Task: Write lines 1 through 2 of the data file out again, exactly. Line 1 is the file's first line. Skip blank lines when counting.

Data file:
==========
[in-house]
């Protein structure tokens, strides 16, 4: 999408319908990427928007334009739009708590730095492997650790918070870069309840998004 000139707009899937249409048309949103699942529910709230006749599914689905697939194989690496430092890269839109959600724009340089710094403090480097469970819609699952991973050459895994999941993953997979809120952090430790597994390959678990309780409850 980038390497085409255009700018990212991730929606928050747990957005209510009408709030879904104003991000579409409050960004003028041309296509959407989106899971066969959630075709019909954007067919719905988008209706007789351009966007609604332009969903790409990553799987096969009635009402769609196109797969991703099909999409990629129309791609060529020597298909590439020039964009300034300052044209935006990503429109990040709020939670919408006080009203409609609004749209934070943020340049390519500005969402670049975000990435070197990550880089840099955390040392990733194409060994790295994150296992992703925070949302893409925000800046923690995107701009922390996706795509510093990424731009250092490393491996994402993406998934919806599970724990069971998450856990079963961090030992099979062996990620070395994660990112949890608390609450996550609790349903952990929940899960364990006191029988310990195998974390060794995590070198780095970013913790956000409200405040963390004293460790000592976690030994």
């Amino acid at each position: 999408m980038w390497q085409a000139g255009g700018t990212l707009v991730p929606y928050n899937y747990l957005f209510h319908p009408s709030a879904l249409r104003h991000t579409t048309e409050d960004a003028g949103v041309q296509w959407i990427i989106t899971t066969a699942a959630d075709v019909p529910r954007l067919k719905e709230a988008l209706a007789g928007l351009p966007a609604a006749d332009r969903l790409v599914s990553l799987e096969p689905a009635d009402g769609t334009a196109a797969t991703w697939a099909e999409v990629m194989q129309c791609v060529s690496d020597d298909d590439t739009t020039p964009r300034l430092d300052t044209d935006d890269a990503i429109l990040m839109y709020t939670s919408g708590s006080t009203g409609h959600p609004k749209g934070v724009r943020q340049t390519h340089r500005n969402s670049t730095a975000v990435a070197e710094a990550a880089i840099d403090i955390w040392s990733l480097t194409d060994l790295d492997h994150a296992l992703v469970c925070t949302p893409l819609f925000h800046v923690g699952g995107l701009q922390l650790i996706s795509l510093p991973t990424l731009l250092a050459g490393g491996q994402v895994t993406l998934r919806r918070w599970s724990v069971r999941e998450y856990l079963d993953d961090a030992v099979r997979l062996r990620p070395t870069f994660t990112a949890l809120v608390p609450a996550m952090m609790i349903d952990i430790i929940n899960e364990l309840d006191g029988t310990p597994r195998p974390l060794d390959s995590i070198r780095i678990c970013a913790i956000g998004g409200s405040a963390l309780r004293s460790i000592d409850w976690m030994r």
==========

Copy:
[in-house]
């Protein structure tokens, strides 16, 4: 999408319908990427928007334009739009708590730095492997650790918070870069309840998004 000139707009899937249409048309949103699942529910709230006749599914689905697939194989690496430092890269839109959600724009340089710094403090480097469970819609699952991973050459895994999941993953997979809120952090430790597994390959678990309780409850 980038390497085409255009700018990212991730929606928050747990957005209510009408709030879904104003991000579409409050960004003028041309296509959407989106899971066969959630075709019909954007067919719905988008209706007789351009966007609604332009969903790409990553799987096969009635009402769609196109797969991703099909999409990629129309791609060529020597298909590439020039964009300034300052044209935006990503429109990040709020939670919408006080009203409609609004749209934070943020340049390519500005969402670049975000990435070197990550880089840099955390040392990733194409060994790295994150296992992703925070949302893409925000800046923690995107701009922390996706795509510093990424731009250092490393491996994402993406998934919806599970724990069971998450856990079963961090030992099979062996990620070395994660990112949890608390609450996550609790349903952990929940899960364990006191029988310990195998974390060794995590070198780095970013913790956000409200405040963390004293460790000592976690030994």